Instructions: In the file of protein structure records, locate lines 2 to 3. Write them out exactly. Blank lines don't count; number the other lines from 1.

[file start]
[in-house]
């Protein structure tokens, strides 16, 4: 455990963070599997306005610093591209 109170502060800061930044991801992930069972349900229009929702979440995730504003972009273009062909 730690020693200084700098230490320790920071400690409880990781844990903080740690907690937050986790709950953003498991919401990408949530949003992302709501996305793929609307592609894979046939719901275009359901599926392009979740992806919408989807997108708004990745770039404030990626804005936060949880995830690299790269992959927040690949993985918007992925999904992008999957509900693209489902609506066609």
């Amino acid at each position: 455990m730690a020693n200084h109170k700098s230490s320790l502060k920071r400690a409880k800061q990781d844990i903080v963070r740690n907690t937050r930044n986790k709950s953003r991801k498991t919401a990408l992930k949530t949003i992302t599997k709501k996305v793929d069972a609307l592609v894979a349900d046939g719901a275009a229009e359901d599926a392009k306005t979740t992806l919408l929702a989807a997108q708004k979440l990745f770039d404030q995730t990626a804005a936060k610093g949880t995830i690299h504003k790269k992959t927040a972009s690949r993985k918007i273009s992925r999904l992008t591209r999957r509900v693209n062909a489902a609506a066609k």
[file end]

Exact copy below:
């Protein structure tokens, strides 16, 4: 455990963070599997306005610093591209 109170502060800061930044991801992930069972349900229009929702979440995730504003972009273009062909 730690020693200084700098230490320790920071400690409880990781844990903080740690907690937050986790709950953003498991919401990408949530949003992302709501996305793929609307592609894979046939719901275009359901599926392009979740992806919408989807997108708004990745770039404030990626804005936060949880995830690299790269992959927040690949993985918007992925999904992008999957509900693209489902609506066609």
């Amino acid at each position: 455990m730690a020693n200084h109170k700098s230490s320790l502060k920071r400690a409880k800061q990781d844990i903080v963070r740690n907690t937050r930044n986790k709950s953003r991801k498991t919401a990408l992930k949530t949003i992302t599997k709501k996305v793929d069972a609307l592609v894979a349900d046939g719901a275009a229009e359901d599926a392009k306005t979740t992806l919408l929702a989807a997108q708004k979440l990745f770039d404030q995730t990626a804005a936060k610093g949880t995830i690299h504003k790269k992959t927040a972009s690949r993985k918007i273009s992925r999904l992008t591209r999957r509900v693209n062909a489902a609506a066609k």